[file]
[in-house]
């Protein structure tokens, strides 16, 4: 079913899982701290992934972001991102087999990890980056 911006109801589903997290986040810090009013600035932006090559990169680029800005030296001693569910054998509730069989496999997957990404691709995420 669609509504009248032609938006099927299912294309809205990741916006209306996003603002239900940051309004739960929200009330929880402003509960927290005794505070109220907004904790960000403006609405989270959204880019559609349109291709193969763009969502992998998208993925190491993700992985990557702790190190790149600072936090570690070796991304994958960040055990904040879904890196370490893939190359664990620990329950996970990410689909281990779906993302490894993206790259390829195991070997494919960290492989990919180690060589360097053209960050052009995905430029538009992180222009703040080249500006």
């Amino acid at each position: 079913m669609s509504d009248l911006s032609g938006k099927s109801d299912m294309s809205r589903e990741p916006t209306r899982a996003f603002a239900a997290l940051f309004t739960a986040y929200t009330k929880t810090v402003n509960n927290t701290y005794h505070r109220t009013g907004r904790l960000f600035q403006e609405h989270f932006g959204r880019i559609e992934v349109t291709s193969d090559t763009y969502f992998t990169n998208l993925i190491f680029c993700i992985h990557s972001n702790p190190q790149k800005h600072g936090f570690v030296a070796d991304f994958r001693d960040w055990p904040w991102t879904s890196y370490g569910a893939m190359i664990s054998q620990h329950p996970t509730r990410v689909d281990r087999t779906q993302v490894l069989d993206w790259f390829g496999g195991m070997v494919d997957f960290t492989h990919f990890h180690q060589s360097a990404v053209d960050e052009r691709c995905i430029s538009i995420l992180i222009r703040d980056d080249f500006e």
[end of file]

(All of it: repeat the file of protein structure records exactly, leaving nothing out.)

[in-house]
């Protein structure tokens, strides 16, 4: 079913899982701290992934972001991102087999990890980056 911006109801589903997290986040810090009013600035932006090559990169680029800005030296001693569910054998509730069989496999997957990404691709995420 669609509504009248032609938006099927299912294309809205990741916006209306996003603002239900940051309004739960929200009330929880402003509960927290005794505070109220907004904790960000403006609405989270959204880019559609349109291709193969763009969502992998998208993925190491993700992985990557702790190190790149600072936090570690070796991304994958960040055990904040879904890196370490893939190359664990620990329950996970990410689909281990779906993302490894993206790259390829195991070997494919960290492989990919180690060589360097053209960050052009995905430029538009992180222009703040080249500006």
């Amino acid at each position: 079913m669609s509504d009248l911006s032609g938006k099927s109801d299912m294309s809205r589903e990741p916006t209306r899982a996003f603002a239900a997290l940051f309004t739960a986040y929200t009330k929880t810090v402003n509960n927290t701290y005794h505070r109220t009013g907004r904790l960000f600035q403006e609405h989270f932006g959204r880019i559609e992934v349109t291709s193969d090559t763009y969502f992998t990169n998208l993925i190491f680029c993700i992985h990557s972001n702790p190190q790149k800005h600072g936090f570690v030296a070796d991304f994958r001693d960040w055990p904040w991102t879904s890196y370490g569910a893939m190359i664990s054998q620990h329950p996970t509730r990410v689909d281990r087999t779906q993302v490894l069989d993206w790259f390829g496999g195991m070997v494919d997957f960290t492989h990919f990890h180690q060589s360097a990404v053209d960050e052009r691709c995905i430029s538009i995420l992180i222009r703040d980056d080249f500006e």